Table of Contents
History of lap times
Engines for F3D pylon racing models
Propellers for F3D pylon racing models
Fixed or retractable landing gear ?
Challenging the wind
Flaps in pylon racing models ?
Landscape or portrait?
How it all works together
A Comparison of Pylon Racing Airfoils

Aspects of
Pylon Racing

Landscape or Portrait ?

Vertical tail in "landscape mode" vertical tail in "portrait mode".

Usually, the size of the vertical tailplane is based on previous experiences and the tailplane volume V. This value is defined as the product of tailplane area times the distance from its aerodynamic center to the center of gravity of the plane. After the area of the vertical tailplane has been defined, it is possible to select different aspect ratios AR for it, making the tail long and flat (low AR) or short and high (large AR).

Similar to a wing, the drag of the vertical tailplane is composed of friction drag and induced drag. While the friction drag component is always present, the induced drag is created only, when the model is in yaw. On the one hand, the low AR tail has a large chord, which results in large Reynolds numbers and thus low friction drag coefficients. On the other hand, the vertical tail must develop a force, whenever the plane is in yaw - this will usually happen during takeoff and when the plane enters or leaves a turn or has to be controlled in knifes edge flight. Under these conditions, the low AR tail shows higher induced drag than the high AR tail. Also, a tail with a high aspect ratio is more effective, i.e. it creates the required force at a lower yaw angle.

For a pylon racing model the question is: which aspect ratio is the best, in terms of drag?

The following results are assuming, that the area of the vertical tail is held constant, whereas the aspect ratio is yet unknown. Using the NACA 0006 airfoil, the friction drag has been calculated by Epplers integral boundary layer analysis method, with natural transition.

The induced drag coefficient has been approximately calculated by the simple formula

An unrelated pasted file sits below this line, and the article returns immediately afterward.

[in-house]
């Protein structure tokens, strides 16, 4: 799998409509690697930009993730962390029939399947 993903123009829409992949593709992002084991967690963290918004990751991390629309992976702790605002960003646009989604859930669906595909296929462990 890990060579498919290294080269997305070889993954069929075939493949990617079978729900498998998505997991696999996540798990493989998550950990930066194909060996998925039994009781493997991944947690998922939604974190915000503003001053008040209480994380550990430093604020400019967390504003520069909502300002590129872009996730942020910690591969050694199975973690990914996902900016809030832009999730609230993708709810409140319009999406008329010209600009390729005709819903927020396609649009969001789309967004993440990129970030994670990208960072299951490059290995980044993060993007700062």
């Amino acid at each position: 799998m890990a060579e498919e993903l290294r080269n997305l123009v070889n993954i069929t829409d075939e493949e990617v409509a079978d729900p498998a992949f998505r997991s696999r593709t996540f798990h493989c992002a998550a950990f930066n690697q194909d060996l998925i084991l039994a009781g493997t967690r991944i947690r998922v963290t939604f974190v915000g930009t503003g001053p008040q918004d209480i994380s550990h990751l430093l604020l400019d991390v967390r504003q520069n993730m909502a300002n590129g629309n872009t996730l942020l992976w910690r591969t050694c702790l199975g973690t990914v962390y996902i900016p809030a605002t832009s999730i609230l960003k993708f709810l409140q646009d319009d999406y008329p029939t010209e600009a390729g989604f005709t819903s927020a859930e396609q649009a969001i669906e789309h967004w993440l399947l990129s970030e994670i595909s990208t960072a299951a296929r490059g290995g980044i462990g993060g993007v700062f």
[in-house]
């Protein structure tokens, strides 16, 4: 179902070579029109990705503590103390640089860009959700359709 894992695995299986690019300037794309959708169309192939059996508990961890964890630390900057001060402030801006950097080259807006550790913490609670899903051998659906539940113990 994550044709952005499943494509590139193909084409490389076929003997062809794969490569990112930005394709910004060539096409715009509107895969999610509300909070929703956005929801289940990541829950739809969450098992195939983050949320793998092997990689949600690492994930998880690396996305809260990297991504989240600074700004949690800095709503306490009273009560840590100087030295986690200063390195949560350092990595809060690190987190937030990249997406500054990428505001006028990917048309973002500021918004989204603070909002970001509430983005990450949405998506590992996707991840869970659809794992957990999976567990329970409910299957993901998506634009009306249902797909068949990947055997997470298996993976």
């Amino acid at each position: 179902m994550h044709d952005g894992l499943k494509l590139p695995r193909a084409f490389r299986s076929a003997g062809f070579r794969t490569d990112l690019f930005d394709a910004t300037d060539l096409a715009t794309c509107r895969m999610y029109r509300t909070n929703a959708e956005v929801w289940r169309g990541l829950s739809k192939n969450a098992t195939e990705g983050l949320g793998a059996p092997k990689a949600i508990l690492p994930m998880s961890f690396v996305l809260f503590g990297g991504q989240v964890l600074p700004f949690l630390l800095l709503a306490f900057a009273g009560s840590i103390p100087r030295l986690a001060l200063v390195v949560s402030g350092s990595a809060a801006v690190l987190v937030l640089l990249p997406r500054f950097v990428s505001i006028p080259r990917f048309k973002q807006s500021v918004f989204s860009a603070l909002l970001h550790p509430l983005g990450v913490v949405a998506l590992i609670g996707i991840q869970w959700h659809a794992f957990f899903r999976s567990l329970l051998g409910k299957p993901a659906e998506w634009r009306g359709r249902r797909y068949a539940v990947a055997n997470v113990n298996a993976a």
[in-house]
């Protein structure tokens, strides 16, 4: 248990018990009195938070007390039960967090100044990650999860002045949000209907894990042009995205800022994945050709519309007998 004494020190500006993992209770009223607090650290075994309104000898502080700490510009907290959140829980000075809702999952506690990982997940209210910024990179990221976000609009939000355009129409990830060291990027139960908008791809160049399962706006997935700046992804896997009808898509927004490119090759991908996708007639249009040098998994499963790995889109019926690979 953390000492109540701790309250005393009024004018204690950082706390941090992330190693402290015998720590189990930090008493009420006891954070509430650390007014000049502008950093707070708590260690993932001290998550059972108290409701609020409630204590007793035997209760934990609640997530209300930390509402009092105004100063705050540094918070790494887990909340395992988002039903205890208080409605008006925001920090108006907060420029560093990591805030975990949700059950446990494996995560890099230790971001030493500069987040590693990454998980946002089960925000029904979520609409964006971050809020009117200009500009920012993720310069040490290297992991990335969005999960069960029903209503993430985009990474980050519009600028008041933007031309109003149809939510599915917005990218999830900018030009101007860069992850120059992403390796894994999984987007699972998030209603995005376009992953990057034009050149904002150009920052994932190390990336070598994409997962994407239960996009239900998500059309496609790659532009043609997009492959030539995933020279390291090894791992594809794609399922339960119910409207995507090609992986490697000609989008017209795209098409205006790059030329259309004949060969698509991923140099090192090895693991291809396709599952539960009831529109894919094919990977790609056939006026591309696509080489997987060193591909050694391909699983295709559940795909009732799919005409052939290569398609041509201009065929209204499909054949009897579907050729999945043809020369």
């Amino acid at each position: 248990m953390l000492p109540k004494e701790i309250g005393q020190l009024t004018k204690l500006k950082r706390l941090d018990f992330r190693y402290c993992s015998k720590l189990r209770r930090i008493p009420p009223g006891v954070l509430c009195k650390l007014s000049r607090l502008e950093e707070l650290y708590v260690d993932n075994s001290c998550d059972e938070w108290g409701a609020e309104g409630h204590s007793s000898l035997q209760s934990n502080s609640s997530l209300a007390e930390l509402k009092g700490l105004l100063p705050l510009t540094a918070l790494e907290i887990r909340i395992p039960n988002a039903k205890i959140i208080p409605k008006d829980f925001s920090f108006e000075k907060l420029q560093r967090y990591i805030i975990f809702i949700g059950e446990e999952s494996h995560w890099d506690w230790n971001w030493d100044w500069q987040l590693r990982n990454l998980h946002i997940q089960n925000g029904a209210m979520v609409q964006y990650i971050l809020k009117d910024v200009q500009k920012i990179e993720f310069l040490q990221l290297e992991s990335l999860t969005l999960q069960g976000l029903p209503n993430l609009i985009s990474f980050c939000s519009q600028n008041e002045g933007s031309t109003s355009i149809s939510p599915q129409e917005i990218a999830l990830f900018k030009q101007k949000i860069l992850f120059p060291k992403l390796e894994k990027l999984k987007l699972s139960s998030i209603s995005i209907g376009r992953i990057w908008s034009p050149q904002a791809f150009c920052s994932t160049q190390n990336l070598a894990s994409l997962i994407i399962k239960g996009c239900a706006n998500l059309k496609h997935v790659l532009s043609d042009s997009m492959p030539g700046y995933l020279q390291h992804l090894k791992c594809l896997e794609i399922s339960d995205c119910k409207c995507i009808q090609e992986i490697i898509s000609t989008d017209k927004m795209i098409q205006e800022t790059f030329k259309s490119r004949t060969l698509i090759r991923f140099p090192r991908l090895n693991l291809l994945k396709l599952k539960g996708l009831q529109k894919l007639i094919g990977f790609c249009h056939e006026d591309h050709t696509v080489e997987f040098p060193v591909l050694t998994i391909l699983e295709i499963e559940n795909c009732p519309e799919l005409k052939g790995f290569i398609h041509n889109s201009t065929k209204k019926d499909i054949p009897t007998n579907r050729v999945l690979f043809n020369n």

Cdi = Cl^2/(pi*AR)

assuming, that the span-efficiency factor k cancels out with the increase of the aspect ratio due to the presence of fuselage and horizontal tail.

Numerical results for a typical F3D model are shown below. When the vertical tail is in a "no yaw" condition, the lowest aspect ratio yields the largest chord and the lowest drag coefficients. But, during the operation of a pylon racing model, small yaw angles, in the order of 0.5 to 1 degrees, will occur frequently. Under these conditions, the increased aspect ratio tails perform better, but it is clearly visible, that it is not necessary to increase the aspect ration to very high values. A good compromise might be an AR of 2 to 3 for the vertical tailplane.

Optimum aspect ratio versus yaw angle.
The optimum aspect ratio versus the angle of attack (yaw angle) for two flight speeds.
Schemes of 3 different tails.
Vertical tails, having the same area, but different aspect ratios.

It should be noted, that the thin tail planes of pylon racing models operate at supercritical Reynolds numbers, which means, that there is no catastrophic drag increase, when the aspect ratio is increased. The AR = 1 tail sees Reynolds numbers around 1'000'000, whereas for the AR = 4 tail these numbers are more like 500'000. When the flight speed is reduced, say to velocities below 25 m/s, the Reynolds numbers will fall into the critical region. Here, the results may look different, eventually favoring tailplanes of aspect ratios below 2.

Flaps in pylon racing models ?
Landscape or portrait?
How it all works together

Last modification of this page: 21.05.18

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